From The Story of the 2/4th Oxfordshire and Buckinghamshire Light Infantry, by Captain G. K. Rose KC (Oxford: B.H. Blackwell, 1920)

In front-line trenches at St. Julien. At dawn the enemy rushed and captured Pond Farm, but at 8 a.m., assisted by three platoons of the 2/6th Glosters, we recaptured it. Afterwards the enemy made some local counter-attacks; which were repulsed with heavy loss. In these two days we took about 80 prisoners. Casualties today : 2nd Lieuts Webb and Gray and 3 men killed, 29 wounded.


2nd Lieutenant Webb

2nd Lieutenant Gray

202109 Private Frederick Berry

24436 Private Thomas John Owen (Formerly 2891, R.F.A.)

32853 Private Thomas William Richards

From The Story of the 2/4th Oxfordshire and Buckinghamshire Light Infantry, by Captain G. K. Rose KC (Oxford: B.H. Blackwell, 1920)

At night the Battalion was relieved by the 2/6th Glosters, and marched to camp near Ypres (Goldfish Chateau). During the night of August 23/24 the Battalion was relieved, when those whom death in battle had not claimed nor wounds despatched to hospital marched back through Ypres to the old camp at Goldfish Château.


Attack Aug 22 1917

From The Story of the 2/4th Oxfordshire and Buckinghamshire Light Infantry, by Captain G. K. Rose KC (Oxford: B.H. Blackwell, 1920)

On the following night Companies assembled for the attack. Neither the starting place nor the objectives for this are easily described by reference to surrounding villages. The nearest was St. Julien. The operation orders for the attack of August 22 assigned as objective to the Oxfords a road running across the Hanebeck and referred to as the Winnipeg-Kansas Cross Road. The 48th Division on the left and the 15th on the right were to co-operate with the 184th Brigade in the attack.

Shortly before 5 the bombardment started. In the advance behind the creeping barrage put down by our guns, of which an enormous concentration was present on the front, C, D and A Companies (from right to left) provided the first waves, while B Company followed to support the flanks. The Berks came afterwards as ‘moppers up.’ Half-an-hour after the advance started D, B and A Companies were digging-in 150 yards west of the Winnipeg-Kansas Cross Road. The losses of these companies in going over had not been heavy, but, as so often happens, casualties occurred directly the objective had been duly reached. In the case of C Company, on the right, but little progress had been made. Pond Farm, a concrete stronghold, to capture which a few nights previously an unsuccessful sally had been made, had proved too serious an obstacle. Not till the following night was it reduced, and during the whole of August 22 it remained a troublesome feature in the situation.

Before the line reached could be consolidated or they could act to defeat the enemy’s tactics, our men found themselves the victims of sniping and machine-gun fire from Schuler Farm, which was not taken and to which parties of reinforcements to the enemy now came. More dangerous still was an old gun-pit which lay behind the left flank. The capture of this had been assigned to the 48th Division, but as a measure of abundant caution Colonel Wetherall had detailed a special Berks platoon to tackle it. This platoon, assisted by some Oxfords on the scene, captured the gun-pit and nearly seventy prisoners, but failed to garrison it. A party of the enemy found their way back and were soon firing into our men from behind. During the early stages of consolidation, when personal example and direction were required, John Stockton, Scott, and Gascoyne were all killed by snipers or machine-gun fire. Scott had been hit already in the advance and behaved finely in refusing aid until he had despatched a message to Headquarters. While he was doing so three or four bullets struck him simultaneously and he died.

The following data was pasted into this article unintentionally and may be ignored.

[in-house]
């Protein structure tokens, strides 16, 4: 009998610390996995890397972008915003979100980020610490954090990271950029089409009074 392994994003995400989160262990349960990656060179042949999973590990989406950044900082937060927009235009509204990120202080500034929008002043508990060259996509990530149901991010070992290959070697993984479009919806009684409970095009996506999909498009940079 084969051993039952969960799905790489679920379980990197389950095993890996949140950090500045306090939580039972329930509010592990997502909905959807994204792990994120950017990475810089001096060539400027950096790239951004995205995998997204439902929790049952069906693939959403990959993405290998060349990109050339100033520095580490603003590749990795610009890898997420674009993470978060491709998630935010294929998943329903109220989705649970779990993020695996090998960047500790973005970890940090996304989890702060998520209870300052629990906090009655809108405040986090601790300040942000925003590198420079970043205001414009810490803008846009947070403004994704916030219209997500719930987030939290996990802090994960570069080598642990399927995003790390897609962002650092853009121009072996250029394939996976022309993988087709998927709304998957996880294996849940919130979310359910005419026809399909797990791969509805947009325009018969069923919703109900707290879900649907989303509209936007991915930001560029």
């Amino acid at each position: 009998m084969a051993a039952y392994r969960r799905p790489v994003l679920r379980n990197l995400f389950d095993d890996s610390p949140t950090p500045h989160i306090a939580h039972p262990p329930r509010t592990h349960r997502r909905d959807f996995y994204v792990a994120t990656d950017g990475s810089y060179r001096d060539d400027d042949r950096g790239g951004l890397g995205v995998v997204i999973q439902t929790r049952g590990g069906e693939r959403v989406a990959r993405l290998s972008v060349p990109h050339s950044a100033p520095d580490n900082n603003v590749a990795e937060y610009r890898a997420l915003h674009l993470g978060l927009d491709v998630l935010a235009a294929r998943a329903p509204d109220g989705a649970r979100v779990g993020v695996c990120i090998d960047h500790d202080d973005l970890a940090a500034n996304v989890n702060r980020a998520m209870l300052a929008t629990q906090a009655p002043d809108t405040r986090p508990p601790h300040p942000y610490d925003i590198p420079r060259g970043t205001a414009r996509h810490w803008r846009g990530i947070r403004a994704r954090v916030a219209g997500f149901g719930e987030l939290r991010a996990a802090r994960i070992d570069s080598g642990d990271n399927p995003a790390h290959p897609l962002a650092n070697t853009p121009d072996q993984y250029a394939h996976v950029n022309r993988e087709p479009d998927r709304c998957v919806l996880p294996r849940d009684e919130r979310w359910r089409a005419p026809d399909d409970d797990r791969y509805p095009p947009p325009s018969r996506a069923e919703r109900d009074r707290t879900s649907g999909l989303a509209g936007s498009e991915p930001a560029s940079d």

Throughout the 22nd no actual counter-attack nor organised bombardment by the enemy took place, but much sniping and machine-gun fire continued, making it almost impossible to move about. Our loss in Lewis-gunners was particularly heavy.

Callender, the acting company commander of A Company, had been killed before the attack commenced, and Sergeant-Major Cairns was now the mainstay of that company, whose men were thoroughly mixed up with B. Upon the left the 48th Division had failed to reach Winnipeg, with the result that this flank of A and B Companies was quite in the air. On the Battalion’s right the failure of C Company, in which Brucker had been wounded, to pass Pond Farm left the flank of D Company exposed and unsupported. But the position won was kept. Ground to which the advance had been carried with cost would not be lightly given up. Moberly, Company Sergeant-Major Cairns, and Guest -the latter by volunteering in daylight to run the gauntlet of the German snipers back to Headquarters-greatly distinguished themselves in the task of maintaining this exposed position during the night of August 22 and throughout August 23. Some of our men had to remain in shell-holes unsupported and shot at from several directions for over fifty hours”.